2. Are you committed to this change, or will you want to switch paths again soon? In a cover letter, explain your motivation for the change and your passion for the new career. Discuss how this role aligns with your long-term goals.
  3. How much training will be required? Focus on your ability and enthusiasm for learning. Highlight any new certifications or education you've completed to prepare for the role.
  4. Will colleagues and clients accept someone from a different background? Emphasize soft skills that translate across jobs like communication, relationship building, and problem-solving. Discuss how you can use your unique experience to contribute a new perspective.

Addressing these potential concerns upfront will give the hiring manager confidence in you as a serious candidate, despite your career change. You can overcome objections and land an exciting new role with the right resume and interview preparation.


Suppose you are stuck on how to write a resume for a career change. There you have it. Focus on your transferable skills, relevant experience, and key achievements. Don't be afraid to tweak your resume for each position you apply for. While the process may seem tedious, the reward of landing an interview and a new career path you're passionate about will make all the work worthwhile. Remember, your past isn't just history; it's a rich tapestry you can expertly weave into your future.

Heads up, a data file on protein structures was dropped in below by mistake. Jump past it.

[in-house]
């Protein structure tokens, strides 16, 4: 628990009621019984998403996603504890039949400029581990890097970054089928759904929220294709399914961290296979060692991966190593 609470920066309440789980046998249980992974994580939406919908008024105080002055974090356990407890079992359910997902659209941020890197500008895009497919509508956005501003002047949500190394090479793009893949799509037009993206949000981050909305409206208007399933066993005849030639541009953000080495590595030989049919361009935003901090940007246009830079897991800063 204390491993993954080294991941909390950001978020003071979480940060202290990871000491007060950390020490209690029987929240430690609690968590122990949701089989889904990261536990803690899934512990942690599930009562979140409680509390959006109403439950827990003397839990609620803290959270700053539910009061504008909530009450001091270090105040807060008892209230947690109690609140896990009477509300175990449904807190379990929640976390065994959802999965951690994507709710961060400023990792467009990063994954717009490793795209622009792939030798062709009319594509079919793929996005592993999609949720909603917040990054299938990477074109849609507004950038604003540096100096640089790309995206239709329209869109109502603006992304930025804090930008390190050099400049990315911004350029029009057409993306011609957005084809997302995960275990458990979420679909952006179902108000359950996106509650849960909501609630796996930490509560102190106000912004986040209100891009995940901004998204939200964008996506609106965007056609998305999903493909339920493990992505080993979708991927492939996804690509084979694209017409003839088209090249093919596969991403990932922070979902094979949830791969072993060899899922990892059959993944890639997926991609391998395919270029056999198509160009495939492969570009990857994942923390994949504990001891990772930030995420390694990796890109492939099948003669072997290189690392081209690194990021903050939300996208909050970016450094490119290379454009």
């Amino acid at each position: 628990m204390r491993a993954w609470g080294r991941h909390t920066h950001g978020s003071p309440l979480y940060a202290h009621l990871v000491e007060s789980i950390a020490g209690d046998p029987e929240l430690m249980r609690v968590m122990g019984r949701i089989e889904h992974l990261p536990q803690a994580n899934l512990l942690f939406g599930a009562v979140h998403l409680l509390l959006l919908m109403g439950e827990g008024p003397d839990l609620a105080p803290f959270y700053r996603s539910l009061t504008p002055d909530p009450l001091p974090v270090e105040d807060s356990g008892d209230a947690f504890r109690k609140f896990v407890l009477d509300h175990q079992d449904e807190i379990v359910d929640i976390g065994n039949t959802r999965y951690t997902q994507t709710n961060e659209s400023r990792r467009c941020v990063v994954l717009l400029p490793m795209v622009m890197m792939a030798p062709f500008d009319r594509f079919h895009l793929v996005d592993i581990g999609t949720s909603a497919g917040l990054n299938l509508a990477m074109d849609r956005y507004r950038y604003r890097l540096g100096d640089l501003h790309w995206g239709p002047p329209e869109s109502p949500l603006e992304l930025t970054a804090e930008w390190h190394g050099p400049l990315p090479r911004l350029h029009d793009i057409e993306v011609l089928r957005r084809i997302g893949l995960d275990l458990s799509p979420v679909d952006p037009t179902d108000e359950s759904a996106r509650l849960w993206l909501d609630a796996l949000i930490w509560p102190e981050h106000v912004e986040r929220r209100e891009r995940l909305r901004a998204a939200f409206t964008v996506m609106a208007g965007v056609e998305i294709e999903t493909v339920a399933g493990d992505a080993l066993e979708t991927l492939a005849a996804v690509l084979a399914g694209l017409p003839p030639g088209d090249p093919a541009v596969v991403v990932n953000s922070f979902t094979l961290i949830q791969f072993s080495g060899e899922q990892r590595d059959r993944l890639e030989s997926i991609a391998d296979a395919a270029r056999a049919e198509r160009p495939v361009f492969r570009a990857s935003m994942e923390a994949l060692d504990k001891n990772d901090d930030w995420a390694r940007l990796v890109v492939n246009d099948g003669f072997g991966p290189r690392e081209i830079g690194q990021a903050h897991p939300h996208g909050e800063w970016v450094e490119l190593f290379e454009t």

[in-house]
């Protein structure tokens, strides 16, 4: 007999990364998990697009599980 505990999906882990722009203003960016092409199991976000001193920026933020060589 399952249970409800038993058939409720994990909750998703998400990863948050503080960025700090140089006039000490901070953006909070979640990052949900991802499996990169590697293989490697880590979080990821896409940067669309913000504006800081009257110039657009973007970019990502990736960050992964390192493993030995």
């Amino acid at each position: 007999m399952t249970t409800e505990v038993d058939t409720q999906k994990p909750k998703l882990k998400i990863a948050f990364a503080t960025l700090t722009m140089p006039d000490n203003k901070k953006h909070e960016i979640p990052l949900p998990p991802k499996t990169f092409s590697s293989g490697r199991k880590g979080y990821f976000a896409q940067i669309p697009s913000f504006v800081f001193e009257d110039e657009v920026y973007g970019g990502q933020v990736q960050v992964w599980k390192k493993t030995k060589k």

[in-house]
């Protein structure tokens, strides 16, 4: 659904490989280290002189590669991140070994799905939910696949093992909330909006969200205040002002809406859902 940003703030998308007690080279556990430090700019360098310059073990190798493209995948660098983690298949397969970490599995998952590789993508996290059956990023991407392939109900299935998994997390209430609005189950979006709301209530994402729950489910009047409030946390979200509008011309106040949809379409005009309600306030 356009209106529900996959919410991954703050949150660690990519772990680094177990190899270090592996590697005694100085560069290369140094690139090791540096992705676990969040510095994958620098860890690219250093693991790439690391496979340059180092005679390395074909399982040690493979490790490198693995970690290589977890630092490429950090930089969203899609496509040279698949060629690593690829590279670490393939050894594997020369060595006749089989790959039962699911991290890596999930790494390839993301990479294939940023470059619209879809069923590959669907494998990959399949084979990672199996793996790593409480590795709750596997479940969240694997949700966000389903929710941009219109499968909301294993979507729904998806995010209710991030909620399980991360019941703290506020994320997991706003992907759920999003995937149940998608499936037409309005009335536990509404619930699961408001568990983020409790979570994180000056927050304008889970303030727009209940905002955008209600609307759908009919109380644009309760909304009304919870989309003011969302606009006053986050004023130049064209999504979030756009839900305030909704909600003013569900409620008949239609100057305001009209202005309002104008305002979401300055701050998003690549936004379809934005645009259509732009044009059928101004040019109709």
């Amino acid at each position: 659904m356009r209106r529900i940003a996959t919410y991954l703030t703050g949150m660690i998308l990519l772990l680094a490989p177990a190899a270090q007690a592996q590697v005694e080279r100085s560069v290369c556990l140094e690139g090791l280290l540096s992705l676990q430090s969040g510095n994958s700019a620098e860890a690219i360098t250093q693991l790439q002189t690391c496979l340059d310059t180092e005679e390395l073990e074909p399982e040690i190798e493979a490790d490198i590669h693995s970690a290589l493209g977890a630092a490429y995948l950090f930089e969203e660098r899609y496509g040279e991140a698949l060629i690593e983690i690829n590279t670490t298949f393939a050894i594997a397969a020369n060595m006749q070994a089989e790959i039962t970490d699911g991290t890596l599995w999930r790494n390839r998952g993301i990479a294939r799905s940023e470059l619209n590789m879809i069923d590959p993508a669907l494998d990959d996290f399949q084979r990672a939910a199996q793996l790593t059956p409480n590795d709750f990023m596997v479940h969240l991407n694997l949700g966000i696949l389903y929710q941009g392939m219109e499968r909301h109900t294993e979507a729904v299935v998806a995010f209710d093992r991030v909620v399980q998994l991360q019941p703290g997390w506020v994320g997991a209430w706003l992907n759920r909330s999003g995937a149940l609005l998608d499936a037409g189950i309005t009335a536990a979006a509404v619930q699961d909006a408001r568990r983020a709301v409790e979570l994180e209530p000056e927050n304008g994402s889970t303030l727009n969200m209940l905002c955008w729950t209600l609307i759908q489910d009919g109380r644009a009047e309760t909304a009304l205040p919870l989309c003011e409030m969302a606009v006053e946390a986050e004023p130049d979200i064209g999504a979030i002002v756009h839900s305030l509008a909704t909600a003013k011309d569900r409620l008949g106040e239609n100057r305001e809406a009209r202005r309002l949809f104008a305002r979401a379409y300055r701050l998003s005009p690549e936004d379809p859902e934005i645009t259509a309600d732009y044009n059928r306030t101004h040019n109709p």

Frequently Asked Questions

Q1. What resume format should I choose?
For a career change, a hybrid or combination resume format works well. Focus on your relevant skills and experience at the top, then include your work experience in reverse chronological order. This highlights what's most pertinent for the new career path.

Q2. How do I write a goal for a resume for a change of profession?
Your goal statement should convey your career change objectives and relevant strengths. For example, "Goal-oriented professional looking to leverage 5 years of experience in project management and client relations into a career as a digital marketing specialist." Please keep it to 2 sentences and focus on the new career, not the old.

Q3. What information should I include?
Emphasize transferable skills, related experience, education, and qualifications that will support your career change. For example, list key achievements, soft skills, technical abilities, and relevant volunteer work or side projects. You can also include career-specific keywords and phrases to help you rank higher in applicant tracking systems. However, avoid repeating details from old job descriptions that aren't relevant.